How Ejections Lead to Contention: A Prescription for the Washington Nationals


A lot has been made of the Nationals’ inability to hit and score runs this year. For a preseason World Series favorite to be in the bottom five of all of baseball in categories like batting average, OBP, OPS, runs, and RBI is mindboggling to DC area fans.

During the first half of the season, a catastrophic mix of injuries and woeful slumps by key players were cited as the primary reasons why the team was having trouble pushing people across the plate. But, with the regulars at Davey Johnson’s disposal over the last few weeks, things on offense haven’t gotten any better. If not for Jayson Werth’s contributions to the lineup, the team would be averaging only about an earned run per game out of the All-Star break. When an entire team is scuffling to this degree, there has to be more to the equation.

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Firing Rick Eckstein was long overdue (despite what experts and players will tell you about the effect a hitting coach has in-season). Yet the real answer might just lie in a more consistent application of addition by subtraction. Namely: having the manager subtract himself from the game on a regular basis.

Take a look at the list of most ejected managers in history. It reads like a who’s who of Hall of Famers. Since I am unfamiliar with the coaching styles of the men of the pre-DH era, I’m just going to focus on the guys who have piloted the dugout steps since then. From that group, you will find the following names of skippers who have been tossed over fifty times… Bobby Cox, Earl Weaver, Tony LaRussa, Jim Leyland, Joe Torre, Ron Gardenhire, Lou Pinella, Bruce Bochy, and Charlie Manuel.  That’s the whole list. At least one World Series win for all of them (with the exception of a Twins manager who was forced to wage four short-series LDS battles against Torre on a severely unlevel talent playing field). It can’t be a coincidence that these nine individuals are the only people in the last forty years to reach this milestone.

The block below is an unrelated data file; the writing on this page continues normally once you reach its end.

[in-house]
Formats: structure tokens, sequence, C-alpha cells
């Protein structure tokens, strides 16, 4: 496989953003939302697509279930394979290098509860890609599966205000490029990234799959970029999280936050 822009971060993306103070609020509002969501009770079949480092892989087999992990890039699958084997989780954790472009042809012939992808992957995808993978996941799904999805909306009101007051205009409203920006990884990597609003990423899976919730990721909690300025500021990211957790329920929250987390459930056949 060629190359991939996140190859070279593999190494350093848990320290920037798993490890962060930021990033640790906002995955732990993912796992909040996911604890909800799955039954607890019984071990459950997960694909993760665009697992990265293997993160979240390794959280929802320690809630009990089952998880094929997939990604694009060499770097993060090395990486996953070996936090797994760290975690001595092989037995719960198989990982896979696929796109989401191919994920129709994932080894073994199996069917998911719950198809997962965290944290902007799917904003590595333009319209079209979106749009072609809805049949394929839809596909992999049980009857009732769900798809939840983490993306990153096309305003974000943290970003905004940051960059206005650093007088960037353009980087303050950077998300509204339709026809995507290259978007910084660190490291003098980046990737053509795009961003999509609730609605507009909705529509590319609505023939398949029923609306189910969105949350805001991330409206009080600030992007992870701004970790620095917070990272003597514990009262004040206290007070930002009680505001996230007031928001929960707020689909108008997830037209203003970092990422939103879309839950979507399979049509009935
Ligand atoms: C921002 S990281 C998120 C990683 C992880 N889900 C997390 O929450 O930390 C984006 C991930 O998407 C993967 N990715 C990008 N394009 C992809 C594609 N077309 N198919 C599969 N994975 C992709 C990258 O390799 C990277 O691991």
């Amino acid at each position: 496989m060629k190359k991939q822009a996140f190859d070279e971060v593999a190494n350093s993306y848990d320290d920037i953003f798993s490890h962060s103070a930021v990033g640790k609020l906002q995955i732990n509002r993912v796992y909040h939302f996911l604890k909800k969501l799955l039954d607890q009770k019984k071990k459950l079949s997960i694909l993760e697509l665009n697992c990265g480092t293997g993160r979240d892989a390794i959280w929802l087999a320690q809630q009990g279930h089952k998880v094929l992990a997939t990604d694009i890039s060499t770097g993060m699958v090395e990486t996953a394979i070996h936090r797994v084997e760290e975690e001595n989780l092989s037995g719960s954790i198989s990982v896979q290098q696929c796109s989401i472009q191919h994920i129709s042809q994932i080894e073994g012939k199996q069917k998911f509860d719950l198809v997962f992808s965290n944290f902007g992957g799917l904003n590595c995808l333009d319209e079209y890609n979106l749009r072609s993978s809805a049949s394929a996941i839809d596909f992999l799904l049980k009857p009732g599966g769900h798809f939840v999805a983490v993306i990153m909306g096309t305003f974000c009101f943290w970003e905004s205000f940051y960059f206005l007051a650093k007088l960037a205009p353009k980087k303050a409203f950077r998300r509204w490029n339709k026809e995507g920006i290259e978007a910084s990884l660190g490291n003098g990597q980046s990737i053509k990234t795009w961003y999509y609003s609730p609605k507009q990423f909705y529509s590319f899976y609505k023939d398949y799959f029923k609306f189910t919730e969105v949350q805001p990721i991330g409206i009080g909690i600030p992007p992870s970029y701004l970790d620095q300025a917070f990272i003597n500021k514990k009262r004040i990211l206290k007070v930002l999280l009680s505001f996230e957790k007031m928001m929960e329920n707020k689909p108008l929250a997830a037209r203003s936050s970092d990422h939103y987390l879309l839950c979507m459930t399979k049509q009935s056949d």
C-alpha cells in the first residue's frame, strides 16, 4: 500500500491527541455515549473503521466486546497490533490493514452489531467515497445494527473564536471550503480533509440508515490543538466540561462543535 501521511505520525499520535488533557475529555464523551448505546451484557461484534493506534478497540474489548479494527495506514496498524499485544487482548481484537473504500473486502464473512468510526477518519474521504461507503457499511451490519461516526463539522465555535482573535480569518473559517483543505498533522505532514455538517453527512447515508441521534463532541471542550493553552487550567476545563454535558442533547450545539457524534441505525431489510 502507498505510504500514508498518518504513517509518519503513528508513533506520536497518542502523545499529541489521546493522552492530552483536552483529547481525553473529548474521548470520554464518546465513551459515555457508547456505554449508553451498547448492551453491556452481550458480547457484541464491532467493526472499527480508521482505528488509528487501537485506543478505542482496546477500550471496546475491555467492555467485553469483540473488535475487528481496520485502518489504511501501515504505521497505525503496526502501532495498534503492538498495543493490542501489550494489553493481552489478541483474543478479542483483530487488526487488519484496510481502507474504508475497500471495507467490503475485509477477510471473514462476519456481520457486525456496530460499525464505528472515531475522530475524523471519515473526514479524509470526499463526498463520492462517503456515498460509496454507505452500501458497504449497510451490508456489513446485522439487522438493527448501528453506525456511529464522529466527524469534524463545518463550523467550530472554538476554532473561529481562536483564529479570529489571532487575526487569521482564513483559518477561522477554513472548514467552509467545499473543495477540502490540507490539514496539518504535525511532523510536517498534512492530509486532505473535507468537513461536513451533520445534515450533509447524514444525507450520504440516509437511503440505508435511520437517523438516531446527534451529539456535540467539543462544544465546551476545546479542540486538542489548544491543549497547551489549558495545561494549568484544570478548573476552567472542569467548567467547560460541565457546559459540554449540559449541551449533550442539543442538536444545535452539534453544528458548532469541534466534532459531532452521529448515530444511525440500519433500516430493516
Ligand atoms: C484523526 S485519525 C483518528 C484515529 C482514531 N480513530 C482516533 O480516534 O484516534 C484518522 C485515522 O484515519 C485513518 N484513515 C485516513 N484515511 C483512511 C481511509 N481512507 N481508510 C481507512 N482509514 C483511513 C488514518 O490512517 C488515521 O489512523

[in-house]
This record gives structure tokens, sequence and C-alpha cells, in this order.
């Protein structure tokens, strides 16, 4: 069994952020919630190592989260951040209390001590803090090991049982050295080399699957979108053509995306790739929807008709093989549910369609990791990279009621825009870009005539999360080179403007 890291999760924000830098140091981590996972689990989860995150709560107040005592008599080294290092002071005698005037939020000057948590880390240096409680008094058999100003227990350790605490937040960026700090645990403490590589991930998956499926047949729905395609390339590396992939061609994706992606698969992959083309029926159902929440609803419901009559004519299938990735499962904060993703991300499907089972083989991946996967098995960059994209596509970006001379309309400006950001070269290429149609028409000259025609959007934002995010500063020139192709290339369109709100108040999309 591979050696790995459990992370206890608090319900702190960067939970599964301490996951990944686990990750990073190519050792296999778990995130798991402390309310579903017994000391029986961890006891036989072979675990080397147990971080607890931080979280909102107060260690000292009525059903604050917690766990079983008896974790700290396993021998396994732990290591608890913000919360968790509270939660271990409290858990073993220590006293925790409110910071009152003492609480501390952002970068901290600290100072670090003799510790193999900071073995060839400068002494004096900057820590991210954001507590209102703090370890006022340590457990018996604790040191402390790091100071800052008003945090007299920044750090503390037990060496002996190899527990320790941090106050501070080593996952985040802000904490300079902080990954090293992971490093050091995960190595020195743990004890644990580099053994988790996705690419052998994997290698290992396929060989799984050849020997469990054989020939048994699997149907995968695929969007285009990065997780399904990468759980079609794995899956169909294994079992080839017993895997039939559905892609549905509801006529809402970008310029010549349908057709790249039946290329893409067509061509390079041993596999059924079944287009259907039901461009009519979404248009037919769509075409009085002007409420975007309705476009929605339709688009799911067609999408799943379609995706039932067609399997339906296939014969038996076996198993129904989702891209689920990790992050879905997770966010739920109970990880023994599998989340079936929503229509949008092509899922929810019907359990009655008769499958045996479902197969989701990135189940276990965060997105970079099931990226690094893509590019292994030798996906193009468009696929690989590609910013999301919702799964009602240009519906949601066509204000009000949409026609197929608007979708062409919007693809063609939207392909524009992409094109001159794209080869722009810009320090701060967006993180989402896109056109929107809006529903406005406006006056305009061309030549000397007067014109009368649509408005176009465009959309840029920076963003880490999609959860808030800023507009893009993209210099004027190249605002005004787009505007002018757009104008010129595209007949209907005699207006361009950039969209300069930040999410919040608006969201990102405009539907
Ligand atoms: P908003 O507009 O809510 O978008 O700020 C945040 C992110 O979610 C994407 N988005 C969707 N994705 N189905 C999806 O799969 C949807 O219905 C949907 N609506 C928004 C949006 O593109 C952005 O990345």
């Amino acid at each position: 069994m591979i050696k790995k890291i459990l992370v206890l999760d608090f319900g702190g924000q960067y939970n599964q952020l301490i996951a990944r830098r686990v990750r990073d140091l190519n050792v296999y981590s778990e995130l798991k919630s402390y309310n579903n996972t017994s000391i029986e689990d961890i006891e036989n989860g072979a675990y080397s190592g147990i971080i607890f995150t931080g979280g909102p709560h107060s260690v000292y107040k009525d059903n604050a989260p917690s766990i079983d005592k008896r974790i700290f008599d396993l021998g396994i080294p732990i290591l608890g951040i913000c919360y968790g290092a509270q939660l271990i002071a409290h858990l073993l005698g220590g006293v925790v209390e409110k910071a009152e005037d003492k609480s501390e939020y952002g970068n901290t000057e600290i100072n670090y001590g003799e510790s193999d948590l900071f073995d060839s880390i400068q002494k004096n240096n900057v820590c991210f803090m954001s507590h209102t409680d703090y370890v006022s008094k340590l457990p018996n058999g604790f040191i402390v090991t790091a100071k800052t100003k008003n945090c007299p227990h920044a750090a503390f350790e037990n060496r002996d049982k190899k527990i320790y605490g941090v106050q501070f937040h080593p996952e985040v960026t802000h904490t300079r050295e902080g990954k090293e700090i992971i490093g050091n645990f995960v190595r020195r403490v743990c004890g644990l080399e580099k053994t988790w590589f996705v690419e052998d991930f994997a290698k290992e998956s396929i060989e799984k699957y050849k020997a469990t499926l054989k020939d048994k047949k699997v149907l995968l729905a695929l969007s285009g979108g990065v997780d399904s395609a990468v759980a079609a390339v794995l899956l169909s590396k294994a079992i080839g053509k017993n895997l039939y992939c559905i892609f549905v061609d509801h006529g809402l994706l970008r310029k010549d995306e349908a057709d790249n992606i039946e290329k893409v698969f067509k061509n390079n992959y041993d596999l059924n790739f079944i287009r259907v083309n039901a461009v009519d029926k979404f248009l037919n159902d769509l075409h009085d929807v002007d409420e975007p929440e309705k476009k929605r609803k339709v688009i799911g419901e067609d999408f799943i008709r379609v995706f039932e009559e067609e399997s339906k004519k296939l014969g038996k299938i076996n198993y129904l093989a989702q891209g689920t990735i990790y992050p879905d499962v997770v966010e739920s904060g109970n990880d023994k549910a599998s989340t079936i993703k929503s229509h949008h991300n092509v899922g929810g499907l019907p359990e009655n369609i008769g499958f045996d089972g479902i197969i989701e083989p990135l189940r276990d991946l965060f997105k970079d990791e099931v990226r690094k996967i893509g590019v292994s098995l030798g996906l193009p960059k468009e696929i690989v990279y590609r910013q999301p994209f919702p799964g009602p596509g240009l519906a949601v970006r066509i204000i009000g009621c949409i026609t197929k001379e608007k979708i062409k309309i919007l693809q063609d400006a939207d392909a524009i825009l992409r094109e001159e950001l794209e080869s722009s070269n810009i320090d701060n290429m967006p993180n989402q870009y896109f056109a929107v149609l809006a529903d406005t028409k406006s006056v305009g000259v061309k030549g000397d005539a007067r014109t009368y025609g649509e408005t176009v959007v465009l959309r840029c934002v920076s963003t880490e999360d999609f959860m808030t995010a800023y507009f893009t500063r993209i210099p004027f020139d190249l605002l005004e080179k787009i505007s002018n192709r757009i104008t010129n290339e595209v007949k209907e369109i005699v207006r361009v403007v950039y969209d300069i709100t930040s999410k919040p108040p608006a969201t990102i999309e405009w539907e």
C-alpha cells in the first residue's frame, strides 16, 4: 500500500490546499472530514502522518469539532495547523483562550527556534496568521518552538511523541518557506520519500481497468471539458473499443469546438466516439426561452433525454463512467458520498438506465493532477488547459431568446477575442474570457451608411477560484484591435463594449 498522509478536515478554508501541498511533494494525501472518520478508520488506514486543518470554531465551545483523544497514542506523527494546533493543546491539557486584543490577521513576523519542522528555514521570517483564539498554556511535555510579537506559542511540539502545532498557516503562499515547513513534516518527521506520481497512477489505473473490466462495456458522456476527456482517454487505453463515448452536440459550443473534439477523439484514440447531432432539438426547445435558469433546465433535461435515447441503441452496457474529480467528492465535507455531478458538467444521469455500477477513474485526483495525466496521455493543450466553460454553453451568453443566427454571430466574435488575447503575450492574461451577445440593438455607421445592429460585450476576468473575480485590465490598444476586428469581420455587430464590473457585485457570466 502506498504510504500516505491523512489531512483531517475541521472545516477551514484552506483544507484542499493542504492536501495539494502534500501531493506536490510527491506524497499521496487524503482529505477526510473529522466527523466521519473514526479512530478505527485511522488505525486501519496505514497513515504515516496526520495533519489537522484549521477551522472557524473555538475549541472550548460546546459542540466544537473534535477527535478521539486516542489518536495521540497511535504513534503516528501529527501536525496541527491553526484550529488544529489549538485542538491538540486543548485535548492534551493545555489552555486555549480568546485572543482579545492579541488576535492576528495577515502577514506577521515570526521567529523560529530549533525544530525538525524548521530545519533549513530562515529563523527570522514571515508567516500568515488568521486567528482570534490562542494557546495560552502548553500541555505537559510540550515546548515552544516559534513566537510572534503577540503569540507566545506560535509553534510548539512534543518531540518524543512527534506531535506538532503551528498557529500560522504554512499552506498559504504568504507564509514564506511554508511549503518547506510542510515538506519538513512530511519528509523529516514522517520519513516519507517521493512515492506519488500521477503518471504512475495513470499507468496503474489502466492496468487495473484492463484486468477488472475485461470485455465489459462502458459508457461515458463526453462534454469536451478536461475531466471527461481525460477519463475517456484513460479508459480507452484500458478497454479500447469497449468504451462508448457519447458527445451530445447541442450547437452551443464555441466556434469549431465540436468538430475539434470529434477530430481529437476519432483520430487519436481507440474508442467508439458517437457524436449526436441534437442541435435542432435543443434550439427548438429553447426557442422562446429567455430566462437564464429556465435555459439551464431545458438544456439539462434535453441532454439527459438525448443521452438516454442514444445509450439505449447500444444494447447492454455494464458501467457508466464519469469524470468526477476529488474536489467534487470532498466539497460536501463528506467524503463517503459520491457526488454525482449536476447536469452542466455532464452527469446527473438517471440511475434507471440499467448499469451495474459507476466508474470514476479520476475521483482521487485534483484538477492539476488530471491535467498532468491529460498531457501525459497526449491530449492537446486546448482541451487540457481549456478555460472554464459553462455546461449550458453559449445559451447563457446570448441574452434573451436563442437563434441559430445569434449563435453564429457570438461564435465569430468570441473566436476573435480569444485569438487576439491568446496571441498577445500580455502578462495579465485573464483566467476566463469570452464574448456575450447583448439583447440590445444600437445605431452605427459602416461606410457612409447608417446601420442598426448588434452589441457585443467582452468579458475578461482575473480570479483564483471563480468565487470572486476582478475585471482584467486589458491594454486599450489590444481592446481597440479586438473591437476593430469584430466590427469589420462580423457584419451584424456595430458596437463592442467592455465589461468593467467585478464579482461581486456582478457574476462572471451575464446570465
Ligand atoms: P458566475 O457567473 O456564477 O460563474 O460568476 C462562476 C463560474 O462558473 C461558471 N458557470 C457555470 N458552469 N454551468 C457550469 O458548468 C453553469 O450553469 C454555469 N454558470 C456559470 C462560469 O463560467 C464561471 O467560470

The way I see it, there are two easy arguments against this line of thinking. First and foremost, you have to figure that they were allowed to rack up ejections thanks to the extended contracts they received for delivering title(s). This may be true, but, assuming it would take almost ten years at the helm to realistically approach the magical fifty heave-ho barrier, that still leaves a lot of Gene Mauchs and Dusty Bakers who never got a ring.

The other mitigating factor would be that the man who prompted this post, Davey Johnson, has hoisted the Commissioner’s Trophy once in his career. I happened to be at that game in 1986, but as a Nationals fan, I could care less about anything he did before Brad Wilkerson stepped to the plate for the first time in 2005. More importantly, whatever he is doing in 2013 is not working. I would hope he would be willing to change course if it could possibly right the ship.

Davey has managed here for parts of three seasons. He has been ejected one time each year. I know he is a “players’ manager”, but his laid-back nature seems to be sapping the life out of the ballclub. They need a spark. Perhaps the airing out of the clubhouse following Drew Storen’s demotion yesterday is that spark. I hope it is, but it wouldn’t hurt to consider this ejection strategy as a Plan B to ignite that Natitude we all so desperately want to feel again. Heck, it worked on Thursday against the Pirates!

Of course, the data I just presented requires taking a leap of faith by ignoring numerous other circumstances. But, for a team that seemingly has everything you could ask for to compete, faith might be the one thing the Nats need to reach the promised land known as the postseason.

Tags: Davey Johnson Drew Storen Ejections Washington Nationals

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